# RETELLING A STORY – Creating and Using Props

Students work in groups of four, choose the beginning, middle – part one, middle – part two, or end of a story they have read and use markers and crayons to create a triarama that shows the setting in their part of the story, and Model Magic to make a character and props. Then they take turns retelling their part of the story using their creations.

80 Minutes

Language Arts
Mathematics
Visual Arts

#### Materials

Crayola Washable Markers - 24 Count Crayola Paint Brushes - 5 Count Crayola Model Magic - Assorted Colours Crayola Scissors Crayola Regular Crayons - 24 Count Bristol Board - 30.5 cm x 30.5 cm (12" x 12") - 1 piece per student Paper Clips Plastic Container Lids for Palettes - 1 per student Water Containers Masking Tape Coverstock Paper - 4 cm x 9 cm (2" x 4") - 1 per student

## Steps

### Step One

1. Begin with a square of Bristol board 30 cm x 30 cm (12" x 12").
2. Fold the Bristol board in half diagonally from one corner to the other.
3. Make a firm crease.
4. Open the Bristol board up and fold it diagonally in the opposite direction.
5. Make a firm crease.
6. Make a dot in the centre of the Bristol board where the two folds meet.
7. Cut along one of the folds and stop at the dot.

### Step Two

1. Mark an X on one of the flaps.
- This side will be tucked under the other.
2. Fold the Bristol board up and place one triangle go over the one with the X.
3. Notice what will be the background of your setting – the two vertical sides, and what will be the ground – the flat horizontal part .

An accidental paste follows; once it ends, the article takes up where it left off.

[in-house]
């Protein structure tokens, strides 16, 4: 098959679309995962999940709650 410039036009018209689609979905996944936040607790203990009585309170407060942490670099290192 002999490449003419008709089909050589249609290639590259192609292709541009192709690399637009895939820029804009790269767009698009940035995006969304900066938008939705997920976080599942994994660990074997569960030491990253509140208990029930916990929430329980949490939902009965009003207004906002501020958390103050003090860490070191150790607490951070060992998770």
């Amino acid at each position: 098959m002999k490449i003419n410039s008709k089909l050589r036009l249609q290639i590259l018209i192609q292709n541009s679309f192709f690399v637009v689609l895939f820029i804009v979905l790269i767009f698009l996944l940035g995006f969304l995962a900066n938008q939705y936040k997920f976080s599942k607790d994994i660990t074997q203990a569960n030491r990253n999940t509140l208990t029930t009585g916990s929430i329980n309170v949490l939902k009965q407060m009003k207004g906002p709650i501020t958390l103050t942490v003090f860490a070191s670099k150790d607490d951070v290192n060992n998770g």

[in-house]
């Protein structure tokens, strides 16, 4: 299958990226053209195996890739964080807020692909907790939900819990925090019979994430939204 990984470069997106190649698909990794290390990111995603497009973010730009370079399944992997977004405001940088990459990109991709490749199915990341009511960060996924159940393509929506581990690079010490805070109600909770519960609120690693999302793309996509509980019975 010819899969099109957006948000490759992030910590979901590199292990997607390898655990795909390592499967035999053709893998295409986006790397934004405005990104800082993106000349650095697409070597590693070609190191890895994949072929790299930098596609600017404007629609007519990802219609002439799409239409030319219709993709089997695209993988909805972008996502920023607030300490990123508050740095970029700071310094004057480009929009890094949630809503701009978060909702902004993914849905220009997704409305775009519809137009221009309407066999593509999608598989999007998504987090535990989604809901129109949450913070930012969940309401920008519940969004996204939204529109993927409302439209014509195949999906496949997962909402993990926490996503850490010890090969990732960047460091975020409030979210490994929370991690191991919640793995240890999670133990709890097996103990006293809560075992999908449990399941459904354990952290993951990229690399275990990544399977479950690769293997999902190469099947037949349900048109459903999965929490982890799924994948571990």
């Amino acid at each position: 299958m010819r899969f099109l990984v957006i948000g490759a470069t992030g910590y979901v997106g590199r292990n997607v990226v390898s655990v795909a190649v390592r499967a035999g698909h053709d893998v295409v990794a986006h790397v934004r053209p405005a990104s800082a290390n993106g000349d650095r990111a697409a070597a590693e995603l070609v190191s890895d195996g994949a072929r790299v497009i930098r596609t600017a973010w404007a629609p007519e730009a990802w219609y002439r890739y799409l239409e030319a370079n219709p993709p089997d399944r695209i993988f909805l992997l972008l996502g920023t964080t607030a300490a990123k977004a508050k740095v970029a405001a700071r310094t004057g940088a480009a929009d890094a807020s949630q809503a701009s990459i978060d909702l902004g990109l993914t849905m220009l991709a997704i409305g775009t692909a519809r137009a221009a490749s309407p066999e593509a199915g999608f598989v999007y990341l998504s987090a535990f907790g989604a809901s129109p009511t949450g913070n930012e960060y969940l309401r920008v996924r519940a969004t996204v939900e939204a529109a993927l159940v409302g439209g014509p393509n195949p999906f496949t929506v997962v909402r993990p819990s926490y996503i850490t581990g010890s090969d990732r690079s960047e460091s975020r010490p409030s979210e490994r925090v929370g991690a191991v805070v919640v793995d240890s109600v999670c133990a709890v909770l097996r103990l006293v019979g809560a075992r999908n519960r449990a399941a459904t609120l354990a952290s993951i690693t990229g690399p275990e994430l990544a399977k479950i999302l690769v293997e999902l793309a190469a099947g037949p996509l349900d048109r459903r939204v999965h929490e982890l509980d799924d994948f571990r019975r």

4. Open the Bristol board up and do your drawing and painting on it while it is flat.
- Do not paint on this flap with the X.

### Step Three

1. Do not paint on the flap with the X.
2. Use crayon and marker to colour the details of your setting.
3. To use the marker like paint, draw some marker onto a plastic lid and paint into the marker with water to liquefy it.

### Step Four

1. Use Model Magic to create props and characters for your part of the story.
2. To make a small finger puppet follow the instructions in the Fun Finger Puppets lesson plan available on this website.

### Step Five

1. Use paper clips to attach all 4 triaramas together.
2. Make sure they are in the correct order – beginning, middle - part one, middle - part two, end.
3. Take turns retelling your story, gently turning the settings as the story unfolds.

## Learning Goals

Students will be able to:

• create a triarama to represent the setting of part of a story;
• create 3-dimensional objects to represent props and characters of a story;
• determine what is important to tell when retelling a story;
• work with others to retell the events of a story in sequence;
• tell a story expressively in their own words;
• retell a story with correct facts.

## Extensions

Have students:

• draw a sequel to the story that takes place ten years later;
• discuss how the characters will have changed over time, and why;
• tell their stories to the class.

## Prepare

1. Prior to this lesson you may want to have students explore the Water Plus Marker Technique lesson available on this website.
2. Prior to this lesson have students read/study a novel or story.
3. Place students in groups of four.
4. Have students practice retelling and summarizing the story in their groups.
5. Have them determine the importance of elements of the story and decide which details are most important. Ask them to divide the story into 4 parts – beginning, middle - part one, middle - part two and end. Ask each student to choose one of these parts to work with.